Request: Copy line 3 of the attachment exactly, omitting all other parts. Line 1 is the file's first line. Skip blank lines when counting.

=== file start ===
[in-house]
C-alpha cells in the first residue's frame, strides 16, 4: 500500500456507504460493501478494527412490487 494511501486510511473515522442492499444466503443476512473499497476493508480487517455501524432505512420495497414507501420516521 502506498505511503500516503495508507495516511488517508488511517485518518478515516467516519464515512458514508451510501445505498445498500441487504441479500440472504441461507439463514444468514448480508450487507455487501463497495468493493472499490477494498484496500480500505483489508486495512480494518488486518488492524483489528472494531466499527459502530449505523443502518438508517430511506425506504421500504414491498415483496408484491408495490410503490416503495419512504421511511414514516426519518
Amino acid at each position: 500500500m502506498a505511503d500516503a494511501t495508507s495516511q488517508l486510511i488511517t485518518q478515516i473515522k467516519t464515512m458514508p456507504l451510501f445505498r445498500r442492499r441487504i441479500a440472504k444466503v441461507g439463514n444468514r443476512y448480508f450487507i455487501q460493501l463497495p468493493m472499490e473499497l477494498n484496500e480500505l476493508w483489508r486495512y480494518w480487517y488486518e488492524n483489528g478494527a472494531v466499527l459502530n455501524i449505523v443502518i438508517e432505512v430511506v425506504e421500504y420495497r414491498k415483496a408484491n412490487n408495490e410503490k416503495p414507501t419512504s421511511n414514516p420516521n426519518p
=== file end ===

Amino acid at each position: 500500500m502506498a505511503d500516503a494511501t495508507s495516511q488517508l486510511i488511517t485518518q478515516i473515522k467516519t464515512m458514508p456507504l451510501f445505498r445498500r442492499r441487504i441479500a440472504k444466503v441461507g439463514n444468514r443476512y448480508f450487507i455487501q460493501l463497495p468493493m472499490e473499497l477494498n484496500e480500505l476493508w483489508r486495512y480494518w480487517y488486518e488492524n483489528g478494527a472494531v466499527l459502530n455501524i449505523v443502518i438508517e432505512v430511506v425506504e421500504y420495497r414491498k415483496a408484491n412490487n408495490e410503490k416503495p414507501t419512504s421511511n414514516p420516521n426519518p